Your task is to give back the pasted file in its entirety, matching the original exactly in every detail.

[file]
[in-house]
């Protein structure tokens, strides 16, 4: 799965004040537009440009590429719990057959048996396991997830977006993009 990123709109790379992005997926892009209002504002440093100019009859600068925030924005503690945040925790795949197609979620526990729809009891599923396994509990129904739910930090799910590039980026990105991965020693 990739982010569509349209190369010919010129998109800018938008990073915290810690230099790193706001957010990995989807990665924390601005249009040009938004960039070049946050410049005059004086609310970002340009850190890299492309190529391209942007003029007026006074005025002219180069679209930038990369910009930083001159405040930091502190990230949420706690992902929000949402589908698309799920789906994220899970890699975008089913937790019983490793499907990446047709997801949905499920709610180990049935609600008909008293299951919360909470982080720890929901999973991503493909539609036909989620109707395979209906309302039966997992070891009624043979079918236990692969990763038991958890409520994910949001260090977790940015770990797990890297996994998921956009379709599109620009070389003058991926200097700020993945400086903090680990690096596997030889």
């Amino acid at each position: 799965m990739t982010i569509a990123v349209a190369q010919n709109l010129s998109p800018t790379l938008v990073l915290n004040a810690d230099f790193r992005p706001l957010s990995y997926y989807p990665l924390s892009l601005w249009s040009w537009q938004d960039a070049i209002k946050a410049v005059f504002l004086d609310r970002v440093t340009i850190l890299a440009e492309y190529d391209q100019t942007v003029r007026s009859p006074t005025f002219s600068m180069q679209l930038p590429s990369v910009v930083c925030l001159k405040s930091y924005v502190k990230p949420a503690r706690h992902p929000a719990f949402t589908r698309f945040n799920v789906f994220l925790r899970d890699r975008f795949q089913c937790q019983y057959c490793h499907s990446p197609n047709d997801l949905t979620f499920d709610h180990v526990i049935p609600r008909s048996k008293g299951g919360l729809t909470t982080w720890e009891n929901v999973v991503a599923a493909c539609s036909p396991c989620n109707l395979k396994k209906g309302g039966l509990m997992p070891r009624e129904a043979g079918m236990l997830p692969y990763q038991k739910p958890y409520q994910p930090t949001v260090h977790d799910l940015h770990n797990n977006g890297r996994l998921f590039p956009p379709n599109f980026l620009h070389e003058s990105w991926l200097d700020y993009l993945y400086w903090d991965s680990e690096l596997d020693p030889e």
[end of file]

[in-house]
């Protein structure tokens, strides 16, 4: 799965004040537009440009590429719990057959048996396991997830977006993009 990123709109790379992005997926892009209002504002440093100019009859600068925030924005503690945040925790795949197609979620526990729809009891599923396994509990129904739910930090799910590039980026990105991965020693 990739982010569509349209190369010919010129998109800018938008990073915290810690230099790193706001957010990995989807990665924390601005249009040009938004960039070049946050410049005059004086609310970002340009850190890299492309190529391209942007003029007026006074005025002219180069679209930038990369910009930083001159405040930091502190990230949420706690992902929000949402589908698309799920789906994220899970890699975008089913937790019983490793499907990446047709997801949905499920709610180990049935609600008909008293299951919360909470982080720890929901999973991503493909539609036909989620109707395979209906309302039966997992070891009624043979079918236990692969990763038991958890409520994910949001260090977790940015770990797990890297996994998921956009379709599109620009070389003058991926200097700020993945400086903090680990690096596997030889």
């Amino acid at each position: 799965m990739t982010i569509a990123v349209a190369q010919n709109l010129s998109p800018t790379l938008v990073l915290n004040a810690d230099f790193r992005p706001l957010s990995y997926y989807p990665l924390s892009l601005w249009s040009w537009q938004d960039a070049i209002k946050a410049v005059f504002l004086d609310r970002v440093t340009i850190l890299a440009e492309y190529d391209q100019t942007v003029r007026s009859p006074t005025f002219s600068m180069q679209l930038p590429s990369v910009v930083c925030l001159k405040s930091y924005v502190k990230p949420a503690r706690h992902p929000a719990f949402t589908r698309f945040n799920v789906f994220l925790r899970d890699r975008f795949q089913c937790q019983y057959c490793h499907s990446p197609n047709d997801l949905t979620f499920d709610h180990v526990i049935p609600r008909s048996k008293g299951g919360l729809t909470t982080w720890e009891n929901v999973v991503a599923a493909c539609s036909p396991c989620n109707l395979k396994k209906g309302g039966l509990m997992p070891r009624e129904a043979g079918m236990l997830p692969y990763q038991k739910p958890y409520q994910p930090t949001v260090h977790d799910l940015h770990n797990n977006g890297r996994l998921f590039p956009p379709n599109f980026l620009h070389e003058s990105w991926l200097d700020y993009l993945y400086w903090d991965s680990e690096l596997d020693p030889e």